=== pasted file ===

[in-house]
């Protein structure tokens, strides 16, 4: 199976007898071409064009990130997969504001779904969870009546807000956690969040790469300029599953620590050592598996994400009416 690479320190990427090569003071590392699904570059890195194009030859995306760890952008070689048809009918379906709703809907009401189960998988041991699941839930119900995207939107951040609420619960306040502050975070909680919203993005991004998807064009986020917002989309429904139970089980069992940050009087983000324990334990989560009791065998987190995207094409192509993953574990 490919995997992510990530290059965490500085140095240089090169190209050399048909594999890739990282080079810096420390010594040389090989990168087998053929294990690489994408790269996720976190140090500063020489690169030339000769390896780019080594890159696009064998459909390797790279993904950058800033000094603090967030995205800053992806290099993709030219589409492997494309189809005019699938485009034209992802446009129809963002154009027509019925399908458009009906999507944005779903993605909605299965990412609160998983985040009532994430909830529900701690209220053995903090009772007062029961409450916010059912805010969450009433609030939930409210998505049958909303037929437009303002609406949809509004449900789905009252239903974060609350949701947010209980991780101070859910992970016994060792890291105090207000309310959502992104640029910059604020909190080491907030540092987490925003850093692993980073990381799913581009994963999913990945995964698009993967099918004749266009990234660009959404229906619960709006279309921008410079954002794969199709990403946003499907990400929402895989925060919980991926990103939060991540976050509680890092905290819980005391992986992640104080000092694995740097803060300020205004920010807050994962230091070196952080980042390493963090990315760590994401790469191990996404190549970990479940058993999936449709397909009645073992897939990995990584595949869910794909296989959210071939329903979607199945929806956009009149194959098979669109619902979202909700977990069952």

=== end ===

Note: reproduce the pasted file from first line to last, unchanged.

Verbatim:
[in-house]
């Protein structure tokens, strides 16, 4: 199976007898071409064009990130997969504001779904969870009546807000956690969040790469300029599953620590050592598996994400009416 690479320190990427090569003071590392699904570059890195194009030859995306760890952008070689048809009918379906709703809907009401189960998988041991699941839930119900995207939107951040609420619960306040502050975070909680919203993005991004998807064009986020917002989309429904139970089980069992940050009087983000324990334990989560009791065998987190995207094409192509993953574990 490919995997992510990530290059965490500085140095240089090169190209050399048909594999890739990282080079810096420390010594040389090989990168087998053929294990690489994408790269996720976190140090500063020489690169030339000769390896780019080594890159696009064998459909390797790279993904950058800033000094603090967030995205800053992806290099993709030219589409492997494309189809005019699938485009034209992802446009129809963002154009027509019925399908458009009906999507944005779903993605909605299965990412609160998983985040009532994430909830529900701690209220053995903090009772007062029961409450916010059912805010969450009433609030939930409210998505049958909303037929437009303002609406949809509004449900789905009252239903974060609350949701947010209980991780101070859910992970016994060792890291105090207000309310959502992104640029910059604020909190080491907030540092987490925003850093692993980073990381799913581009994963999913990945995964698009993967099918004749266009990234660009959404229906619960709006279309921008410079954002794969199709990403946003499907990400929402895989925060919980991926990103939060991540976050509680890092905290819980005391992986992640104080000092694995740097803060300020205004920010807050994962230091070196952080980042390493963090990315760590994401790469191990996404190549970990479940058993999936449709397909009645073992897939990995990584595949869910794909296989959210071939329903979607199945929806956009009149194959098979669109619902979202909700977990069952």